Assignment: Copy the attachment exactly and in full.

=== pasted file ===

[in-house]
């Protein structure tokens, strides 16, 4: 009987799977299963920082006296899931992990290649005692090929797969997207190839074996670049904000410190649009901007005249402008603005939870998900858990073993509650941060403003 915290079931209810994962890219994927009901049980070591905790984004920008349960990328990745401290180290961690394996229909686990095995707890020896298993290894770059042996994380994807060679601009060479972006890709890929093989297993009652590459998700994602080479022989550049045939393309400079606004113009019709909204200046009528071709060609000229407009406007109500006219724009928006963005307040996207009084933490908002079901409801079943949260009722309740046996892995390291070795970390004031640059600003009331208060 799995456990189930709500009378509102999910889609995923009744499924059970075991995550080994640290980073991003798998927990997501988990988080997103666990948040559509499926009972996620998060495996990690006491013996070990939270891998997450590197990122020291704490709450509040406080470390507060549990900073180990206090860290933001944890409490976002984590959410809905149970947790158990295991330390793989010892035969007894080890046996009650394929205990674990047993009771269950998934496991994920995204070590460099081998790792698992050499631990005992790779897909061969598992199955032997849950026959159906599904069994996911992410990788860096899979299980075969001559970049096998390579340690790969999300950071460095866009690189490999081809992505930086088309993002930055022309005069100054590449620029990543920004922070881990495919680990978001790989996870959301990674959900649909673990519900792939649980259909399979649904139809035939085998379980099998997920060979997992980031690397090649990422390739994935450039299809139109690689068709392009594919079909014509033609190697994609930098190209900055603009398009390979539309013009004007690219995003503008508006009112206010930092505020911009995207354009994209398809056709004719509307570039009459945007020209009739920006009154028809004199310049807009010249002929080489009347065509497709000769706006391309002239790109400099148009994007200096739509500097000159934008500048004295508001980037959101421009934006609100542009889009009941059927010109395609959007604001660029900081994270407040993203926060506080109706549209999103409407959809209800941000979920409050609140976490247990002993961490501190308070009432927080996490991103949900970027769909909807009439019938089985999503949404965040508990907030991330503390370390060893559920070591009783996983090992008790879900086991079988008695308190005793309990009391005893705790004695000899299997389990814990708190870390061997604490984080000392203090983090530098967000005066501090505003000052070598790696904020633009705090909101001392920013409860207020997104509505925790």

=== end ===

[in-house]
């Protein structure tokens, strides 16, 4: 009987799977299963920082006296899931992990290649005692090929797969997207190839074996670049904000410190649009901007005249402008603005939870998900858990073993509650941060403003 915290079931209810994962890219994927009901049980070591905790984004920008349960990328990745401290180290961690394996229909686990095995707890020896298993290894770059042996994380994807060679601009060479972006890709890929093989297993009652590459998700994602080479022989550049045939393309400079606004113009019709909204200046009528071709060609000229407009406007109500006219724009928006963005307040996207009084933490908002079901409801079943949260009722309740046996892995390291070795970390004031640059600003009331208060 799995456990189930709500009378509102999910889609995923009744499924059970075991995550080994640290980073991003798998927990997501988990988080997103666990948040559509499926009972996620998060495996990690006491013996070990939270891998997450590197990122020291704490709450509040406080470390507060549990900073180990206090860290933001944890409490976002984590959410809905149970947790158990295991330390793989010892035969007894080890046996009650394929205990674990047993009771269950998934496991994920995204070590460099081998790792698992050499631990005992790779897909061969598992199955032997849950026959159906599904069994996911992410990788860096899979299980075969001559970049096998390579340690790969999300950071460095866009690189490999081809992505930086088309993002930055022309005069100054590449620029990543920004922070881990495919680990978001790989996870959301990674959900649909673990519900792939649980259909399979649904139809035939085998379980099998997920060979997992980031690397090649990422390739994935450039299809139109690689068709392009594919079909014509033609190697994609930098190209900055603009398009390979539309013009004007690219995003503008508006009112206010930092505020911009995207354009994209398809056709004719509307570039009459945007020209009739920006009154028809004199310049807009010249002929080489009347065509497709000769706006391309002239790109400099148009994007200096739509500097000159934008500048004295508001980037959101421009934006609100542009889009009941059927010109395609959007604001660029900081994270407040993203926060506080109706549209999103409407959809209800941000979920409050609140976490247990002993961490501190308070009432927080996490991103949900970027769909909807009439019938089985999503949404965040508990907030991330503390370390060893559920070591009783996983090992008790879900086991079988008695308190005793309990009391005893705790004695000899299997389990814990708190870390061997604490984080000392203090983090530098967000005066501090505003000052070598790696904020633009705090909101001392920013409860207020997104509505925790």